Editing your interiors can seem like a daunting process. We collect and accumulate a variety of items over time that may no longer be relevant, styles have changed, or perhaps you’ve inherited furniture from family and friends. There is such an emotional attachment associated with shedding items. However, if we look at it from a more informed perspective, the whole process might be a lot more liberating than you could ever imagine. Editing is about assessing what items are important to you. It’s not about the guilt of keeping everything or the other extreme of getting rid of everything. It is looking at the end outcome and visualising how you want to feel in the space you live in.
What are the important factors to consider when assessing items during the edit? I like to make sure the following key areas are all part of the decision process:
Scale – Size is such an important factor when trying to place items in a room. Always consider if the scale of your item is right for your current or new home? There is no use in taking a 10 seater dining table from the family home into a newly downsized apartment…unless of course you’ll be entertaining this number of people regularly in which case clever storage options would be good for the leaves when you’re not using. Shedding items you feel obliged to keep – Inherited items can weigh you down with guilt. If you don’t like a particular item, see if another member of the family does or even a friend. What might not be your taste could be someone else’s treasure. Don’t keep it out of obligation…it’s your life, not someone elses. What do you want to take with you that fills you with joy – It might be a sentimental item given to you as a present, an antique statue from an amazing trip to Europe, an old armchair that you had re-upholstered and came to life. There are a variety of reasons why some items bring us happiness. Will it go with the rest of my scheme – Do you have an item that you truly love but are worried if it will look out of place? It tends to be my belief that anything you love can be worked into your interiors. For example sometimes a colour in a painting can be picked up in another item and give balance to a room.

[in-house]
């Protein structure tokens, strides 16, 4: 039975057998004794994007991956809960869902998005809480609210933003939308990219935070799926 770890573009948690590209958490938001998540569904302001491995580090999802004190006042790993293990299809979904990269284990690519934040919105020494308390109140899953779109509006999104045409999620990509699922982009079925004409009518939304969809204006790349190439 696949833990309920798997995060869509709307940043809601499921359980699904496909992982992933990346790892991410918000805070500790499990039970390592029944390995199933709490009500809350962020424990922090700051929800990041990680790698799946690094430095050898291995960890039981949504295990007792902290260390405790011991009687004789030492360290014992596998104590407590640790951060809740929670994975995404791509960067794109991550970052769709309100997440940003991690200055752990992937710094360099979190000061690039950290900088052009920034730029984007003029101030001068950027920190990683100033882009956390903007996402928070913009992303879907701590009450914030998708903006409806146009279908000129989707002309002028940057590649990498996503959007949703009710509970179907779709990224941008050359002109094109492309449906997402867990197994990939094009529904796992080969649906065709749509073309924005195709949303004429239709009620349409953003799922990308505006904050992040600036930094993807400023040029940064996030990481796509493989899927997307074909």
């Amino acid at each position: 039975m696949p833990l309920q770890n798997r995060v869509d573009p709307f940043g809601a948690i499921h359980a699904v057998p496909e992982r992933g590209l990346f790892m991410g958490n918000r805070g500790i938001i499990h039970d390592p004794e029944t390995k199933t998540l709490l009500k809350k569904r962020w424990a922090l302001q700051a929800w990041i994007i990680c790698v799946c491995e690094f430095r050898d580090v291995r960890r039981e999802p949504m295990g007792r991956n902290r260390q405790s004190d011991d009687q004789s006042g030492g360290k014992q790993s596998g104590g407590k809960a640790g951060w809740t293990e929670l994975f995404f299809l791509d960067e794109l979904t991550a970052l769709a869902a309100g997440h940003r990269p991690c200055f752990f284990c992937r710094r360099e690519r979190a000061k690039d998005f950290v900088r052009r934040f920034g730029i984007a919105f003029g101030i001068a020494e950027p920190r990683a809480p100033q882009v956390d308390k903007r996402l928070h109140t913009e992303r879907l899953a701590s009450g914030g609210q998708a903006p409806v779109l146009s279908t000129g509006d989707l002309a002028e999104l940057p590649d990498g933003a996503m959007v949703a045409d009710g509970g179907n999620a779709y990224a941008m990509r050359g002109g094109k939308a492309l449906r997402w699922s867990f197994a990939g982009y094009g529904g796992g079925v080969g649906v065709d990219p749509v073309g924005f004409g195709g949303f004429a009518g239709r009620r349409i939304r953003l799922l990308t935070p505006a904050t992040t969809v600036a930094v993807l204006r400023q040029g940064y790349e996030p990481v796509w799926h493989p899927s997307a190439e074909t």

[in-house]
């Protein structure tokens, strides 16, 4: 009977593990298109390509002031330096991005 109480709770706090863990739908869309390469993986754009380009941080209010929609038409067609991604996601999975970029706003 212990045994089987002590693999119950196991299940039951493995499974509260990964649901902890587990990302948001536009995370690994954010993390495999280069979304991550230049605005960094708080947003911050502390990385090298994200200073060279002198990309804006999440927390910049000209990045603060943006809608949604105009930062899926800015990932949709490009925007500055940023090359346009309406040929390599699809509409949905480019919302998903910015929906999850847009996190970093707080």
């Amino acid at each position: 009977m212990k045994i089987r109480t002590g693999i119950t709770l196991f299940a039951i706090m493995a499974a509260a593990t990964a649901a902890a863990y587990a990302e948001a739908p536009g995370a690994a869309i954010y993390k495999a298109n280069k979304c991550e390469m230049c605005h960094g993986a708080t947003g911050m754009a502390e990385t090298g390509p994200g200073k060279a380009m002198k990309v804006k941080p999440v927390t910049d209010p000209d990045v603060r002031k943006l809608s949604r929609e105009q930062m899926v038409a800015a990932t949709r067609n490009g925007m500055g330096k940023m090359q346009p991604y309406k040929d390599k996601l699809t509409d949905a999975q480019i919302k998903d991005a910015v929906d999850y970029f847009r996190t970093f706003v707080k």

In my own experience, I was given a family heirloom mahogany table and chairs from a cousin who found the dining setting too impractical for his purposes. The setting was a little old fashioned, but once the chairs were re-upholstered in plain neutral linen, the whole setting was transformed into a more contemporary look. There is also a misconception that all mahogany is too red. In this instance the setting was so old it wasn’t red anymore. On the upside, the table and chairs were able to stay in the family and have been put to good use ever since. So be brave and take it room by room to avoid being overwhelmed. Assess each item on it’s own merit, including items in storage. Why keep paying for storage fees if you don’t even miss or want the pieces in your home? Look at placement of pieces with other items, work to a cohesive theme with visual appeal and most importantly create a positive living space surrounded by the pieces you love. If you would like any further advice on editing your pieces in your home, please contact me at LUXE domain email@example.com Photo source: Pinterest